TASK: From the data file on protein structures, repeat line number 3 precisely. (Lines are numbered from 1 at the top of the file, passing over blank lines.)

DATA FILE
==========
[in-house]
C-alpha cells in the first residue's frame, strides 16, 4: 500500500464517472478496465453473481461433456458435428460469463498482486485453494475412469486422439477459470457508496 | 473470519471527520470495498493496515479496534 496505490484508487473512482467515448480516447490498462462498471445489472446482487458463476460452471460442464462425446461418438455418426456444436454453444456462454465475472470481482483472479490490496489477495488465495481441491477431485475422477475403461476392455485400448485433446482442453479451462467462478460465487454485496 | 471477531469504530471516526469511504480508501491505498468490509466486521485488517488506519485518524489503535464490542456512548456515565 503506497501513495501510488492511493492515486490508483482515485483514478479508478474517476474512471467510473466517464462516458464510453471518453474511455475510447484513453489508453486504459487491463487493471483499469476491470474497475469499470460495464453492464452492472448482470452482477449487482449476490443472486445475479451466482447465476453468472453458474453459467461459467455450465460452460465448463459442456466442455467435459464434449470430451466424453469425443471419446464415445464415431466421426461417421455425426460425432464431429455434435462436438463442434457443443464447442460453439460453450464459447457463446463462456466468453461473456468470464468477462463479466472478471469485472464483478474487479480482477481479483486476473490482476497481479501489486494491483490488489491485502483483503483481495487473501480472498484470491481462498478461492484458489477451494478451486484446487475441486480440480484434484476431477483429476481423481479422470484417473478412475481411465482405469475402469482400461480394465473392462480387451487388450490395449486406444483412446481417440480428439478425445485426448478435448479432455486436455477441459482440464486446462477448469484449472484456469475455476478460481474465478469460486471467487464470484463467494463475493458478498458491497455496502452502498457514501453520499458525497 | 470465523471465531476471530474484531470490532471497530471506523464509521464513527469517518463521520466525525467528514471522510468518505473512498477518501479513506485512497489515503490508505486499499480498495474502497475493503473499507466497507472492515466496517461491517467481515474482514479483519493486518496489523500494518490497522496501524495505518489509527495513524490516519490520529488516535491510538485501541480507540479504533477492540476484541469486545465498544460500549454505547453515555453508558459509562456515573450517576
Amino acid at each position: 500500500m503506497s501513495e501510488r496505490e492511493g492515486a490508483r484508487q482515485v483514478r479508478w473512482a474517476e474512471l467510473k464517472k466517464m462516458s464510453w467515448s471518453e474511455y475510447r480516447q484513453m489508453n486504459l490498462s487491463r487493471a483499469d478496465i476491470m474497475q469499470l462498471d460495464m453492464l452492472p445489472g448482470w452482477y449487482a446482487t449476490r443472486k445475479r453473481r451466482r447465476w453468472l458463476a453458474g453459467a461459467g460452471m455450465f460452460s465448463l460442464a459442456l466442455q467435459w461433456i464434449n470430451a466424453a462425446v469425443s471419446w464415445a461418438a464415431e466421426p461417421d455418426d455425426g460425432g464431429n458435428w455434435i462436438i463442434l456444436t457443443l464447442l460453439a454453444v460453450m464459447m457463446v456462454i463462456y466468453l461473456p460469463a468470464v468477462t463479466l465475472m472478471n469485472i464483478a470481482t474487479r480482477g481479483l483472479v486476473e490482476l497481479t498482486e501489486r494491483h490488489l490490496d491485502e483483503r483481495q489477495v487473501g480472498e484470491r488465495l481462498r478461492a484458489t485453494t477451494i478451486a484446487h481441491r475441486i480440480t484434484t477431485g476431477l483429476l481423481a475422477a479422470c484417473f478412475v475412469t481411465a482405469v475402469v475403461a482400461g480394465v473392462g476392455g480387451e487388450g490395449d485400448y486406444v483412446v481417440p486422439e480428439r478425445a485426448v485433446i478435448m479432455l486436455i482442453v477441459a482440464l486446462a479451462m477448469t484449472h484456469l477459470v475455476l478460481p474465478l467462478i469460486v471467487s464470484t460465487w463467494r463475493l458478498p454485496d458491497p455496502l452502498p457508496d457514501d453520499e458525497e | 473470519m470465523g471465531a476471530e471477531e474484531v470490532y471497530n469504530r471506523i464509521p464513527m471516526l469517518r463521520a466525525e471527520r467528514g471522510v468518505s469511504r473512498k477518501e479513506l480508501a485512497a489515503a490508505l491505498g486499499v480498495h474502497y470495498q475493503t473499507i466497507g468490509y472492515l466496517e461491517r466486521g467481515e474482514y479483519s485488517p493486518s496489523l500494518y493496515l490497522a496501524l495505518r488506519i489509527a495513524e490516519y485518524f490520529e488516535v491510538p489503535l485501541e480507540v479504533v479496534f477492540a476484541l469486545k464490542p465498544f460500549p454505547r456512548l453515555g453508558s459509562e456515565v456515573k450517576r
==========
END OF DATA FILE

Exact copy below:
Amino acid at each position: 500500500m503506497s501513495e501510488r496505490e492511493g492515486a490508483r484508487q482515485v483514478r479508478w473512482a474517476e474512471l467510473k464517472k466517464m462516458s464510453w467515448s471518453e474511455y475510447r480516447q484513453m489508453n486504459l490498462s487491463r487493471a483499469d478496465i476491470m474497475q469499470l462498471d460495464m453492464l452492472p445489472g448482470w452482477y449487482a446482487t449476490r443472486k445475479r453473481r451466482r447465476w453468472l458463476a453458474g453459467a461459467g460452471m455450465f460452460s465448463l460442464a459442456l466442455q467435459w461433456i464434449n470430451a466424453a462425446v469425443s471419446w464415445a461418438a464415431e466421426p461417421d455418426d455425426g460425432g464431429n458435428w455434435i462436438i463442434l456444436t457443443l464447442l460453439a454453444v460453450m464459447m457463446v456462454i463462456y466468453l461473456p460469463a468470464v468477462t463479466l465475472m472478471n469485472i464483478a470481482t474487479r480482477g481479483l483472479v486476473e490482476l497481479t498482486e501489486r494491483h490488489l490490496d491485502e483483503r483481495q489477495v487473501g480472498e484470491r488465495l481462498r478461492a484458489t485453494t477451494i478451486a484446487h481441491r475441486i480440480t484434484t477431485g476431477l483429476l481423481a475422477a479422470c484417473f478412475v475412469t481411465a482405469v475402469v475403461a482400461g480394465v473392462g476392455g480387451e487388450g490395449d485400448y486406444v483412446v481417440p486422439e480428439r478425445a485426448v485433446i478435448m479432455l486436455i482442453v477441459a482440464l486446462a479451462m477448469t484449472h484456469l477459470v475455476l478460481p474465478l467462478i469460486v471467487s464470484t460465487w463467494r463475493l458478498p454485496d458491497p455496502l452502498p457508496d457514501d453520499e458525497e | 473470519m470465523g471465531a476471530e471477531e474484531v470490532y471497530n469504530r471506523i464509521p464513527m471516526l469517518r463521520a466525525e471527520r467528514g471522510v468518505s469511504r473512498k477518501e479513506l480508501a485512497a489515503a490508505l491505498g486499499v480498495h474502497y470495498q475493503t473499507i466497507g468490509y472492515l466496517e461491517r466486521g467481515e474482514y479483519s485488517p493486518s496489523l500494518y493496515l490497522a496501524l495505518r488506519i489509527a495513524e490516519y485518524f490520529e488516535v491510538p489503535l485501541e480507540v479504533v479496534f477492540a476484541l469486545k464490542p465498544f460500549p454505547r456512548l453515555g453508558s459509562e456515565v456515573k450517576r